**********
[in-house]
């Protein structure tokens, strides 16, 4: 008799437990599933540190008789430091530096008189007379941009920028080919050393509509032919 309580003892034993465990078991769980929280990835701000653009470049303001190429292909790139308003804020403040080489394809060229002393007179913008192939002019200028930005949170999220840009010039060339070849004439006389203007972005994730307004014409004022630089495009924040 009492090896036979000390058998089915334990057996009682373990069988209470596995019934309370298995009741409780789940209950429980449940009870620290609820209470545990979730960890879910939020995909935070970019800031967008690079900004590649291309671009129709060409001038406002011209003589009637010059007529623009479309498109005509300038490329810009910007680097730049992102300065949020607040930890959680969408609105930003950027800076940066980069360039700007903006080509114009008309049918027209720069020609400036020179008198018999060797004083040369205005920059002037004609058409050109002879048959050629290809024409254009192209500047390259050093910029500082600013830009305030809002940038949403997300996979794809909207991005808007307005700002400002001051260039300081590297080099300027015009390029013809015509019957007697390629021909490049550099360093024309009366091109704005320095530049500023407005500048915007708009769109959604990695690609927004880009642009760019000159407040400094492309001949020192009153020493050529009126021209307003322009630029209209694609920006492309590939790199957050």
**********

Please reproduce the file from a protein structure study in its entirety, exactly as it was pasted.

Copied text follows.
[in-house]
């Protein structure tokens, strides 16, 4: 008799437990599933540190008789430091530096008189007379941009920028080919050393509509032919 309580003892034993465990078991769980929280990835701000653009470049303001190429292909790139308003804020403040080489394809060229002393007179913008192939002019200028930005949170999220840009010039060339070849004439006389203007972005994730307004014409004022630089495009924040 009492090896036979000390058998089915334990057996009682373990069988209470596995019934309370298995009741409780789940209950429980449940009870620290609820209470545990979730960890879910939020995909935070970019800031967008690079900004590649291309671009129709060409001038406002011209003589009637010059007529623009479309498109005509300038490329810009910007680097730049992102300065949020607040930890959680969408609105930003950027800076940066980069360039700007903006080509114009008309049918027209720069020609400036020179008198018999060797004083040369205005920059002037004609058409050109002879048959050629290809024409254009192209500047390259050093910029500082600013830009305030809002940038949403997300996979794809909207991005808007307005700002400002001051260039300081590297080099300027015009390029013809015509019957007697390629021909490049550099360093024309009366091109704005320095530049500023407005500048915007708009769109959604990695690609927004880009642009760019000159407040400094492309001949020192009153020493050529009126021209307003322009630029209209694609920006492309590939790199957050």